Poll to Poll, Gary Moore was simply the best – it’s time for a statue in Belfast

July 31, 2017

FLICKING through my Facebook feed while waiting in line for the next roller-coaster ride in the sapping Orlando heat, I noticed yet another click-bait poll but one which, for once, grabbed my interest.

Who is Northern Ireland’s greatest ever guitarist, the poll, conducted by Bushmills Whiskey, asked. It was not a poll in my mind that would have required debate, however. Before clicking though, I was already voting Gary Moore, the east Belfast-born six-string genius sadly no longer with us.


Gary Moore

Whiskey brands and Rock ‘n’ Roll have gone hand-in-hand for many years, so while the Bushmills poll seamlessly promoted a guitar worshipping event in Moore’s native Belfast there was perhaps a contradiction in overlooking the tragic alcohol-related passing of the former Thin Lizzy star.

The Bushmills Whiskey poll included, naturally, the likes of Def Leppard’s Vivian Campbell, formerly of Whitesnake and Dio, Thin Lizzy legend Eric Bell, Nathan Connolly of Snow Patrol, Paul Mahon of The Answer and the widely respected guitarist and tutor Paul McMordie. Van Morrison was also on the list – for what reason, I have no idea. I think of him as a singer, songwriter and a musician, yes. But a great guitar player … no.

Surprisingly, Blues master Rab McCullough was not included in the poll. That certainly made me wonder who put this list together and who was consulted…? It reminded me somewhat of a recent American Express list of the 57 Most Influential Album Covers. American Express. It’s as American as Uncle Sam and Mickey Mouse, yet on this glorious list of ‘influential’ album covers there’s no mention of American greats such as Appetite for Destruction (Guns n Roses), 1984 (Van Halen) or Destroyer (KISS) let alone other influential album covers from across the pond, Dark Side of the Moon (Pink Floyd), or Abbey Road (The Beatles). That’s the thing about Polls you see, they create debate or downright anger – and either way, the brands that put them out get what the seek – engagement.

Unforgivably, Fermanagh-born Pat McManus of Mama’s Boys was not included in this poll. Think about that for a second. Pat McManus. The Professor. Mama’s Boys. Really?

Irritated now.

Anyway, back to Gary Moore. He topped this particular poll with 67% of the vote, with Vivian Campbell a distant second with 10% of the vote. Paul McMordie and Paul Mahon attained 3% apiece, behind Van Morrison on 6%. I would argue that McMordie and Mahon are better than Morrison – but then that’s just my opinion, ahem.

With the sweat gained from the Floridian sunshine soaking the back of my KISS t-shirt and the line for the roller-coaster progressing at snail’s pace, my thoughts travelled back to the Kings Hall in Belfast. It was March 1989. I was 17 years old and I was going to the venue to see Gary Moore perform live for the first time.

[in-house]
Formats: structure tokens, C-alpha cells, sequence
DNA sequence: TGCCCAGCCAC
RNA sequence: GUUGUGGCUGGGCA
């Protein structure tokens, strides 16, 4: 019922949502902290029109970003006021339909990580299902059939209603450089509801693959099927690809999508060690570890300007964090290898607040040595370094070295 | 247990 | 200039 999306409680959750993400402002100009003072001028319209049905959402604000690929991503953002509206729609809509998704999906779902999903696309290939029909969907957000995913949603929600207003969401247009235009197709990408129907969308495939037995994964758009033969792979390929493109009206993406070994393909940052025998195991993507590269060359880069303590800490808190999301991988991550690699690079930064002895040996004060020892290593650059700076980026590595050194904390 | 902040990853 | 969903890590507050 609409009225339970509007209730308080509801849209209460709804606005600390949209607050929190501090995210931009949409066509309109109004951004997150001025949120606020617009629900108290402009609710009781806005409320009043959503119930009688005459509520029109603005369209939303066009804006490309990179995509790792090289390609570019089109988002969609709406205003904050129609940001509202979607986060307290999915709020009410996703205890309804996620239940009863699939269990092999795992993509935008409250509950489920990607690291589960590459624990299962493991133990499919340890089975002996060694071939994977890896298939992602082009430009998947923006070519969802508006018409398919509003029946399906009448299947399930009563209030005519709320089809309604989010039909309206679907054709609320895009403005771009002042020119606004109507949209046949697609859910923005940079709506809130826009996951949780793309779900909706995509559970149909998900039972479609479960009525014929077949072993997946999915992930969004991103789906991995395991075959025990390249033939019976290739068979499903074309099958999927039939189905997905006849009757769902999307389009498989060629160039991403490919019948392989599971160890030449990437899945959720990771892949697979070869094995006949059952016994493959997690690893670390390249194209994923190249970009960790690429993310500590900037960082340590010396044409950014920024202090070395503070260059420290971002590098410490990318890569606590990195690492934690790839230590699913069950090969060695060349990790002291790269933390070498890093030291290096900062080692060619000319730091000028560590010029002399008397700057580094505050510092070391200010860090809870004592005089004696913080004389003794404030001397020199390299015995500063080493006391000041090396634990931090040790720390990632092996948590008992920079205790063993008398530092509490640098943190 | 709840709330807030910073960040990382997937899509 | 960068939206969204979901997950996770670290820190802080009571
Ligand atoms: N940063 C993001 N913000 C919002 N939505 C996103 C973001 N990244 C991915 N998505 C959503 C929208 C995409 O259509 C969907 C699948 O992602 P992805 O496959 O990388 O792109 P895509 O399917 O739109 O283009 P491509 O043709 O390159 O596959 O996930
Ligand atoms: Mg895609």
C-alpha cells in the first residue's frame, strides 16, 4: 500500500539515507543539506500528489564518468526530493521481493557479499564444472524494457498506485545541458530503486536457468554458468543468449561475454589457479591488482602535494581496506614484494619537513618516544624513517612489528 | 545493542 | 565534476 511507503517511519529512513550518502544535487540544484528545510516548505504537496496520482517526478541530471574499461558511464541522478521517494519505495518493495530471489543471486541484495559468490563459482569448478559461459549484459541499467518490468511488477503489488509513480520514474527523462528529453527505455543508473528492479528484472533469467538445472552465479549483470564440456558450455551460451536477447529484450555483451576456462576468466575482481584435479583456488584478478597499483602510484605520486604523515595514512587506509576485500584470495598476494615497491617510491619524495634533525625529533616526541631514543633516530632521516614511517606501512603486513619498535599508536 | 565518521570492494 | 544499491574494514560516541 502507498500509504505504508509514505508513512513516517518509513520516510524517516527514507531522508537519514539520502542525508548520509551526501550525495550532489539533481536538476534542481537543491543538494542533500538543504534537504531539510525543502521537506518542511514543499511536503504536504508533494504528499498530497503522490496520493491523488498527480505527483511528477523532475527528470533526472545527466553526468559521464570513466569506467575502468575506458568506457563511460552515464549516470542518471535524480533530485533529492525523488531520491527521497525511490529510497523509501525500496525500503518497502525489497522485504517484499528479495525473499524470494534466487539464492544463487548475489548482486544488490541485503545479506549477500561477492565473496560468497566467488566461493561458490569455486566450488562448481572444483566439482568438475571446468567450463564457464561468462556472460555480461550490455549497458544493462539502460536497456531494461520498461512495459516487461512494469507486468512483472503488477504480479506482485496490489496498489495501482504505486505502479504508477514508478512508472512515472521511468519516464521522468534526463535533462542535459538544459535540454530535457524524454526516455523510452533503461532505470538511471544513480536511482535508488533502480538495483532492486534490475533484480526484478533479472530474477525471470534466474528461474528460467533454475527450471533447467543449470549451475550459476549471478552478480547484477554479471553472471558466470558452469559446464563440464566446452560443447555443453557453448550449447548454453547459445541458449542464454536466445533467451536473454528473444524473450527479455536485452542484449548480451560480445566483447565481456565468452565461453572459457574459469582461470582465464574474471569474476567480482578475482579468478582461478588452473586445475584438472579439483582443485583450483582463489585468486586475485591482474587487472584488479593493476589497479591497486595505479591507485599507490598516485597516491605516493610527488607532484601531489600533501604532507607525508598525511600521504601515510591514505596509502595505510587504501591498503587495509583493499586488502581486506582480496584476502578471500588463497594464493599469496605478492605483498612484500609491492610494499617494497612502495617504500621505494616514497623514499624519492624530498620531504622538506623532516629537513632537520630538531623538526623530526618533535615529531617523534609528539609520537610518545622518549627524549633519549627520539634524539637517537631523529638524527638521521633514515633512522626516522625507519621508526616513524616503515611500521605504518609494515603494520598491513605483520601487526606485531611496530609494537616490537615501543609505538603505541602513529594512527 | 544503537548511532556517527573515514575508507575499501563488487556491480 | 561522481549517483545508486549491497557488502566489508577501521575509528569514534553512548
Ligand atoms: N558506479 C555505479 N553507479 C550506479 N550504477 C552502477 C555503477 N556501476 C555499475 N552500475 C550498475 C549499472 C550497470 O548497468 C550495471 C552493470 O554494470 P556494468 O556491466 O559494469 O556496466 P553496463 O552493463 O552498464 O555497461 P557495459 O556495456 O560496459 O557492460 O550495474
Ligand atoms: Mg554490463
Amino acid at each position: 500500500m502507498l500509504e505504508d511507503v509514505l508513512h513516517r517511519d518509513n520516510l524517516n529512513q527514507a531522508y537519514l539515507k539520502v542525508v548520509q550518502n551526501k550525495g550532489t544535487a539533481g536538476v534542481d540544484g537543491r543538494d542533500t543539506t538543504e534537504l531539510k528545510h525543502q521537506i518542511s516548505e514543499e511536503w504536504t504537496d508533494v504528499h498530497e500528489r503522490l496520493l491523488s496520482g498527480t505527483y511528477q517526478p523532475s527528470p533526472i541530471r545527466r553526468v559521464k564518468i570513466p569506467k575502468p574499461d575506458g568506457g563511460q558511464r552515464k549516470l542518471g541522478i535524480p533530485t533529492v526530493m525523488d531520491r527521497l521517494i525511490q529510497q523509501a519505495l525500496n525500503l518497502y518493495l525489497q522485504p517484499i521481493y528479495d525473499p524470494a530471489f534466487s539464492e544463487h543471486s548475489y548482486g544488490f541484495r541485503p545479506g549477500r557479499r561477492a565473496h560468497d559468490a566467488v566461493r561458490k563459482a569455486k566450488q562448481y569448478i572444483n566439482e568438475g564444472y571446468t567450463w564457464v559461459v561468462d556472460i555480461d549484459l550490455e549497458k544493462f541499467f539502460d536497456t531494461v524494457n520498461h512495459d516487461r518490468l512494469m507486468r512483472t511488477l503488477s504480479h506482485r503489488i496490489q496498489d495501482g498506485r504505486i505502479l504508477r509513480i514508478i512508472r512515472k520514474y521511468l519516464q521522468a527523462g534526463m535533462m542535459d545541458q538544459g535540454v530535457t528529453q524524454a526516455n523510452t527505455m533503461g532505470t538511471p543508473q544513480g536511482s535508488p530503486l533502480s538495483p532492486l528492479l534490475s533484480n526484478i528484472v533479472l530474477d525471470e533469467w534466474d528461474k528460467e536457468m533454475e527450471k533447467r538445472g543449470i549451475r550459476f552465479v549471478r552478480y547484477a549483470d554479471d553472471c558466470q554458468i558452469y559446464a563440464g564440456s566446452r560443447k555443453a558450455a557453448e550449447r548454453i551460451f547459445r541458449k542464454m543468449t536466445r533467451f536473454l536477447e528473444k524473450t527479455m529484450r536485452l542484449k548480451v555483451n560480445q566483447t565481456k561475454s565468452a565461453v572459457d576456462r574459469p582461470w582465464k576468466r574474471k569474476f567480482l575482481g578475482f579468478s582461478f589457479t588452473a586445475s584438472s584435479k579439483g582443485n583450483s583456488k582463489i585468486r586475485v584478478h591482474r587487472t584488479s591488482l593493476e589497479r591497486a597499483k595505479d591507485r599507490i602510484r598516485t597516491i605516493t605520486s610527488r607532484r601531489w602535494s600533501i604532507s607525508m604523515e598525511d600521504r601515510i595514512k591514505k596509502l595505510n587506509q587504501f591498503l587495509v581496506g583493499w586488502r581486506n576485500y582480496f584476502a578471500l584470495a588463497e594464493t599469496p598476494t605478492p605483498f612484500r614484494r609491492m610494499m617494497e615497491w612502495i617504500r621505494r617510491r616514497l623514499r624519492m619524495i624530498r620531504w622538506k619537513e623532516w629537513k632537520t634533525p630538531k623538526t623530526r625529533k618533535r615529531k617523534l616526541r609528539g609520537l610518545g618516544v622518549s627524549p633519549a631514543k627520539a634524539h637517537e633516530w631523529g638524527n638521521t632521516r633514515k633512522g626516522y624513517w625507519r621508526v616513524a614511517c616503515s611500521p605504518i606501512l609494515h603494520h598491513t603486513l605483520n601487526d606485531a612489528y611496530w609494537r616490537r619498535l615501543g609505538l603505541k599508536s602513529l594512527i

My Gary Moore concert ticket

All around me were much older rockers – many who were fortunate enough to have seen the Dundonald man on many occasions both as a solo artist and while he wielded his axe with arguably Ireland’s greatest ever rock band, Thin Lizzy. (Whoops, is that another poll coming?).

It was a concert recorded also for screening later on BBC Northern Ireland. I remember thinking, ‘wow, BBC is putting a Gary Moore show on TV’ – and I recall watching it in the kitchen of my parent’s home on a 7” screen because my dad and my great uncle Jimmy, a former Al Jolson impersonator, had taken over the living room as per usual.

My dad disliked my music – though I do recall him giving a reluctant acknowledgement to Parisienne Walkways on one occasion.

If one good thing that came from this Bushmills Whiskey poll, it was that people started talking online about a permanent tribute to Gary Moore in Belfast – a statue, no less. Belfast is to get a statue of the legendary Rory Gallagher – a man who Moore himself might have voted for as Ireland’s greatest guitar player.

While I would be first in line to polish a Rory Gallagher statue – which will go up soon at the famous Ulster Hall venue in the city in recognition of his famous shows there during the prolonged period of civil unrest in Northern Ireland – Rory was not born in Belfast or the north. He was in fact born in Ballyshannon, Co Donegal and raised in Co Cork.

We now have statues of great Belfast boxers in the city – and the city council has become a little more forward thinking in this regard. So let’s start the conversation. Let the city boast about its famous guitar-playing son, Gary Moore.

Let’s make it happen.

Perhaps we should have a poll…?

Should Gary Moore receive a statue in Belfast?

You vote:

1. Yes

2. Yes

3. Yes


Full list of results from the Bushmills Whiskey poll:

• Gary Moore - 67%

• Vivian Campbell - 10%

• Eric Bell - 7%

• Van Morrison - 6%

• Nathan Connolly - 4%

• Paul Mahon - 3%

• Paul McMordie - 3%



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5 Responses to Poll to Poll, Gary Moore was simply the best – it’s time for a statue in Belfast

  1. Damian says:

    Agree 100%. If it was down to me he would have a statue in every city. He was the best electric rock/blues guitarist in the world, not just in N Ireland.


  2. As a huge Thin Lizzy fan I applaud your post. I was blessed to see the band seven times beginning in early 1974. Gary Moore was indeed a legendary guitarist.

    Liked by 1 person

  3. Phil Fog says:

    Hard to believe Rab McCullough wasn’t on the list considering his recognition in numerous international blues guitar circles. I vote for Gary Moore also.


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